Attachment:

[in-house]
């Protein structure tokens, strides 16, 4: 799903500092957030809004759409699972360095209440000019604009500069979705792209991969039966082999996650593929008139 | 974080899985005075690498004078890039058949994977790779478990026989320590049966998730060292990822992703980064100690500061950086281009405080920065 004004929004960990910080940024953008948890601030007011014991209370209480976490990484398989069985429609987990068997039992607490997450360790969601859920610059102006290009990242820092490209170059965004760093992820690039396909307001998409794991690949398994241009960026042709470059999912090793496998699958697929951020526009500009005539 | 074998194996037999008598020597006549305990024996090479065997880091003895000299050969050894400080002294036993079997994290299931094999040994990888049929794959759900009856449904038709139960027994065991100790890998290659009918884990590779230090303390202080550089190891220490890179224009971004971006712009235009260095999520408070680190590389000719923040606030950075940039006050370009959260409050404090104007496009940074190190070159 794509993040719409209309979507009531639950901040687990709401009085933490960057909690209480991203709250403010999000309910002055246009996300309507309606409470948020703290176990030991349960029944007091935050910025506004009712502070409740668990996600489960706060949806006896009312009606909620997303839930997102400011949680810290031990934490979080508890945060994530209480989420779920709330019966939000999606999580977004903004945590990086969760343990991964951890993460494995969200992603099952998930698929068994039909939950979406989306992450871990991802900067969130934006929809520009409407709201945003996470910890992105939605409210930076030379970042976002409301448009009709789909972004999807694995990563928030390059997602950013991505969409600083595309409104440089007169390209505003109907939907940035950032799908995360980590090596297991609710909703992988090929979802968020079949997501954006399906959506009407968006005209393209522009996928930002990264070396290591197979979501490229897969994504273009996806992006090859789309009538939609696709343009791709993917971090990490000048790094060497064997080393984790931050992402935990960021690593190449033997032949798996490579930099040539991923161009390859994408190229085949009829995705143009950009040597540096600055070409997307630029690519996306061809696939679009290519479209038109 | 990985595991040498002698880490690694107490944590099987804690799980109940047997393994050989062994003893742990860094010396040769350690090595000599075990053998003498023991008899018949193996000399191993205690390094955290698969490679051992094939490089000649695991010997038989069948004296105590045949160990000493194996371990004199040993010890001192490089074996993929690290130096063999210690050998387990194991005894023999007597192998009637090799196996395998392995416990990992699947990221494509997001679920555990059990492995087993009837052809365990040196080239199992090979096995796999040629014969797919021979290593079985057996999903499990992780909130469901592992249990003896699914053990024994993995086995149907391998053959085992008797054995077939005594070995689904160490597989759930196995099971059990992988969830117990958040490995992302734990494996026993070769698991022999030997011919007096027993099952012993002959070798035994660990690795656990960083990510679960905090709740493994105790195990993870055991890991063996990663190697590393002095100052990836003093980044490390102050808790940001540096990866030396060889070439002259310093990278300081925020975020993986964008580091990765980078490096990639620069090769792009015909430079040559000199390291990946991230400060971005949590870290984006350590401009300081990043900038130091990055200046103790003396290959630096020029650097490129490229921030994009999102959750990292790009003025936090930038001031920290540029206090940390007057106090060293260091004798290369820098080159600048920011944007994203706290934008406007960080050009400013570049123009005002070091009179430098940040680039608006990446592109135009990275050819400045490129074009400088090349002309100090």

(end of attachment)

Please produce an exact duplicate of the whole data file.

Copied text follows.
[in-house]
């Protein structure tokens, strides 16, 4: 799903500092957030809004759409699972360095209440000019604009500069979705792209991969039966082999996650593929008139 | 974080899985005075690498004078890039058949994977790779478990026989320590049966998730060292990822992703980064100690500061950086281009405080920065 004004929004960990910080940024953008948890601030007011014991209370209480976490990484398989069985429609987990068997039992607490997450360790969601859920610059102006290009990242820092490209170059965004760093992820690039396909307001998409794991690949398994241009960026042709470059999912090793496998699958697929951020526009500009005539 | 074998194996037999008598020597006549305990024996090479065997880091003895000299050969050894400080002294036993079997994290299931094999040994990888049929794959759900009856449904038709139960027994065991100790890998290659009918884990590779230090303390202080550089190891220490890179224009971004971006712009235009260095999520408070680190590389000719923040606030950075940039006050370009959260409050404090104007496009940074190190070159 794509993040719409209309979507009531639950901040687990709401009085933490960057909690209480991203709250403010999000309910002055246009996300309507309606409470948020703290176990030991349960029944007091935050910025506004009712502070409740668990996600489960706060949806006896009312009606909620997303839930997102400011949680810290031990934490979080508890945060994530209480989420779920709330019966939000999606999580977004903004945590990086969760343990991964951890993460494995969200992603099952998930698929068994039909939950979406989306992450871990991802900067969130934006929809520009409407709201945003996470910890992105939605409210930076030379970042976002409301448009009709789909972004999807694995990563928030390059997602950013991505969409600083595309409104440089007169390209505003109907939907940035950032799908995360980590090596297991609710909703992988090929979802968020079949997501954006399906959506009407968006005209393209522009996928930002990264070396290591197979979501490229897969994504273009996806992006090859789309009538939609696709343009791709993917971090990490000048790094060497064997080393984790931050992402935990960021690593190449033997032949798996490579930099040539991923161009390859994408190229085949009829995705143009950009040597540096600055070409997307630029690519996306061809696939679009290519479209038109 | 990985595991040498002698880490690694107490944590099987804690799980109940047997393994050989062994003893742990860094010396040769350690090595000599075990053998003498023991008899018949193996000399191993205690390094955290698969490679051992094939490089000649695991010997038989069948004296105590045949160990000493194996371990004199040993010890001192490089074996993929690290130096063999210690050998387990194991005894023999007597192998009637090799196996395998392995416990990992699947990221494509997001679920555990059990492995087993009837052809365990040196080239199992090979096995796999040629014969797919021979290593079985057996999903499990992780909130469901592992249990003896699914053990024994993995086995149907391998053959085992008797054995077939005594070995689904160490597989759930196995099971059990992988969830117990958040490995992302734990494996026993070769698991022999030997011919007096027993099952012993002959070798035994660990690795656990960083990510679960905090709740493994105790195990993870055991890991063996990663190697590393002095100052990836003093980044490390102050808790940001540096990866030396060889070439002259310093990278300081925020975020993986964008580091990765980078490096990639620069090769792009015909430079040559000199390291990946991230400060971005949590870290984006350590401009300081990043900038130091990055200046103790003396290959630096020029650097490129490229921030994009999102959750990292790009003025936090930038001031920290540029206090940390007057106090060293260091004798290369820098080159600048920011944007994203706290934008406007960080050009400013570049123009005002070091009179430098940040680039608006990446592109135009990275050819400045490129074009400088090349002309100090």